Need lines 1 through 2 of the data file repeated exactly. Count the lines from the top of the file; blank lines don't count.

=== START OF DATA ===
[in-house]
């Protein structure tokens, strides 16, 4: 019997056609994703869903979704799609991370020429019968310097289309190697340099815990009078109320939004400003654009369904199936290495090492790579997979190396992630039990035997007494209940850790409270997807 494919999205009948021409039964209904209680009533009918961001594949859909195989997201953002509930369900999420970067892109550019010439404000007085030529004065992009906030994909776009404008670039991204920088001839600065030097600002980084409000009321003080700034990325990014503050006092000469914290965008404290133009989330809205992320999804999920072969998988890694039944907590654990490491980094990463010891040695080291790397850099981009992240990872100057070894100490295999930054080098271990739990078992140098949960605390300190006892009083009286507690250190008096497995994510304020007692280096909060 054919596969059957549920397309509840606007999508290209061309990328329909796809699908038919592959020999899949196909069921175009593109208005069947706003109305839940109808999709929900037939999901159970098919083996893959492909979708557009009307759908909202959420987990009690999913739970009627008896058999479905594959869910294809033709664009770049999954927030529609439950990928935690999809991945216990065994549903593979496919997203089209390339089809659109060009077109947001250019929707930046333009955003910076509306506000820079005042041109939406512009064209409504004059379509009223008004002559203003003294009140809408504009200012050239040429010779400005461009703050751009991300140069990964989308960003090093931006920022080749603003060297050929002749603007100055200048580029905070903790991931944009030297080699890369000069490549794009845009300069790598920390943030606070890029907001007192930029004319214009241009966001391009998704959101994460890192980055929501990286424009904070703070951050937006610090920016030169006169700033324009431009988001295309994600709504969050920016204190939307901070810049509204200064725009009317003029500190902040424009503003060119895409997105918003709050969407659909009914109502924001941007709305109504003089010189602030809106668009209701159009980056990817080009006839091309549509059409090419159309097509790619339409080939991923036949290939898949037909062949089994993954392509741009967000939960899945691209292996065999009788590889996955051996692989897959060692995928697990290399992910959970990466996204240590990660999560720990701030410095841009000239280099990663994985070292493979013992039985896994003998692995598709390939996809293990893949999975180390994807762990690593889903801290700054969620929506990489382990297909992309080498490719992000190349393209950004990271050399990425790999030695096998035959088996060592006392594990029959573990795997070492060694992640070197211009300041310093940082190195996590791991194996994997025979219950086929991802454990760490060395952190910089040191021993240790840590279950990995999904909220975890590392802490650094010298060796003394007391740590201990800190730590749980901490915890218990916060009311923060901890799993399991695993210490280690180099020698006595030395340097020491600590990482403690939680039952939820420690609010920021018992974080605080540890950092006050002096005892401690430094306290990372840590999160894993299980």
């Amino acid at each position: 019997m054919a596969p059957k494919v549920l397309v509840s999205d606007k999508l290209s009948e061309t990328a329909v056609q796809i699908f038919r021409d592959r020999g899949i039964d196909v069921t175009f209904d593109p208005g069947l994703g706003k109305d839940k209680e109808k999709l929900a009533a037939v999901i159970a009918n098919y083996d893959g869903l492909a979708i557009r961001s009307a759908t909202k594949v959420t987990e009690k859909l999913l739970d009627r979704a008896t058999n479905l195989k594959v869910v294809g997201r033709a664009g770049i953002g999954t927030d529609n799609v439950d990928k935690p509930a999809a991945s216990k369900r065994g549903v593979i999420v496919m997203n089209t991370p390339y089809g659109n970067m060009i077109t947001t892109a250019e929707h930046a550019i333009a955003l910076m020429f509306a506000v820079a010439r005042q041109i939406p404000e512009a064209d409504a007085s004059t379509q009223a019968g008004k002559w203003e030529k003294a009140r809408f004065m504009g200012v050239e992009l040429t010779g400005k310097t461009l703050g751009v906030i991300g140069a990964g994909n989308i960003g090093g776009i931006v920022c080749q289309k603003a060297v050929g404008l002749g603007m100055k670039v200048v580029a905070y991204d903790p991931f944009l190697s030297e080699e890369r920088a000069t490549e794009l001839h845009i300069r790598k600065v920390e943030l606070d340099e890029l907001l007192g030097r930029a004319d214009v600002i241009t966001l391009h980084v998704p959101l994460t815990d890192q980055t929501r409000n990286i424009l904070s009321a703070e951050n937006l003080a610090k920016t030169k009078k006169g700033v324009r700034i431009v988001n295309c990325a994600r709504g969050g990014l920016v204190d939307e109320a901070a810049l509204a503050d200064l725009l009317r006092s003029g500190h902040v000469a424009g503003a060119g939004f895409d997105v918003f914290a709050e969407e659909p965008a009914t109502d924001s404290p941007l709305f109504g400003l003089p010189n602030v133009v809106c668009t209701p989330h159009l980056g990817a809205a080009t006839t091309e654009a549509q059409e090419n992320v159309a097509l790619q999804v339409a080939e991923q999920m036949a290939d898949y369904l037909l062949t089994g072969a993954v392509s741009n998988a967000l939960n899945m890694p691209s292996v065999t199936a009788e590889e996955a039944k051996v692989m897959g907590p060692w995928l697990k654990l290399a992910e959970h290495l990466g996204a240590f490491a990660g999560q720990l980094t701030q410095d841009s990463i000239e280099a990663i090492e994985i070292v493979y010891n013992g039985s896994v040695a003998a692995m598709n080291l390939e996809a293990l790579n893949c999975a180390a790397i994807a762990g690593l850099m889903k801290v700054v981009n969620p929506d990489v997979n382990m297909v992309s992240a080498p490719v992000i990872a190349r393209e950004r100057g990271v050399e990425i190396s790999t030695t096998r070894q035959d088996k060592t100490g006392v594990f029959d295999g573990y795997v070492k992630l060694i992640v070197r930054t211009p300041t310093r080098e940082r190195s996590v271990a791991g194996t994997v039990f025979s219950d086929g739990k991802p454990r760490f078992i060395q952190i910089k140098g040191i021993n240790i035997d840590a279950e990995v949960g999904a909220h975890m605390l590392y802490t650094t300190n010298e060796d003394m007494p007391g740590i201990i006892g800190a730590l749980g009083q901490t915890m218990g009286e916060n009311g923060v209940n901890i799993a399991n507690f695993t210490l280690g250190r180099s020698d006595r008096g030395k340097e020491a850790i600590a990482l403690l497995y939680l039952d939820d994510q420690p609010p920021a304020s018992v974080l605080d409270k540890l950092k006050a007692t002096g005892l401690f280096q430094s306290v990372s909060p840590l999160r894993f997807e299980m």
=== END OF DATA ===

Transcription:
[in-house]
């Protein structure tokens, strides 16, 4: 019997056609994703869903979704799609991370020429019968310097289309190697340099815990009078109320939004400003654009369904199936290495090492790579997979190396992630039990035997007494209940850790409270997807 494919999205009948021409039964209904209680009533009918961001594949859909195989997201953002509930369900999420970067892109550019010439404000007085030529004065992009906030994909776009404008670039991204920088001839600065030097600002980084409000009321003080700034990325990014503050006092000469914290965008404290133009989330809205992320999804999920072969998988890694039944907590654990490491980094990463010891040695080291790397850099981009992240990872100057070894100490295999930054080098271990739990078992140098949960605390300190006892009083009286507690250190008096497995994510304020007692280096909060 054919596969059957549920397309509840606007999508290209061309990328329909796809699908038919592959020999899949196909069921175009593109208005069947706003109305839940109808999709929900037939999901159970098919083996893959492909979708557009009307759908909202959420987990009690999913739970009627008896058999479905594959869910294809033709664009770049999954927030529609439950990928935690999809991945216990065994549903593979496919997203089209390339089809659109060009077109947001250019929707930046333009955003910076509306506000820079005042041109939406512009064209409504004059379509009223008004002559203003003294009140809408504009200012050239040429010779400005461009703050751009991300140069990964989308960003090093931006920022080749603003060297050929002749603007100055200048580029905070903790991931944009030297080699890369000069490549794009845009300069790598920390943030606070890029907001007192930029004319214009241009966001391009998704959101994460890192980055929501990286424009904070703070951050937006610090920016030169006169700033324009431009988001295309994600709504969050920016204190939307901070810049509204200064725009009317003029500190902040424009503003060119895409997105918003709050969407659909009914109502924001941007709305109504003089010189602030809106668009209701159009980056990817080009006839091309549509059409090419159309097509790619339409080939991923036949290939898949037909062949089994993954392509741009967000939960899945691209292996065999009788590889996955051996692989897959060692995928697990290399992910959970990466996204240590990660999560720990701030410095841009000239280099990663994985070292493979013992039985896994003998692995598709390939996809293990893949999975180390994807762990690593889903801290700054969620929506990489382990297909992309080498490719992000190349393209950004990271050399990425790999030695096998035959088996060592006392594990029959573990795997070492060694992640070197211009300041310093940082190195996590791991194996994997025979219950086929991802454990760490060395952190910089040191021993240790840590279950990995999904909220975890590392802490650094010298060796003394007391740590201990800190730590749980901490915890218990916060009311923060901890799993399991695993210490280690180099020698006595030395340097020491600590990482403690939680039952939820420690609010920021018992974080605080540890950092006050002096005892401690430094306290990372840590999160894993299980």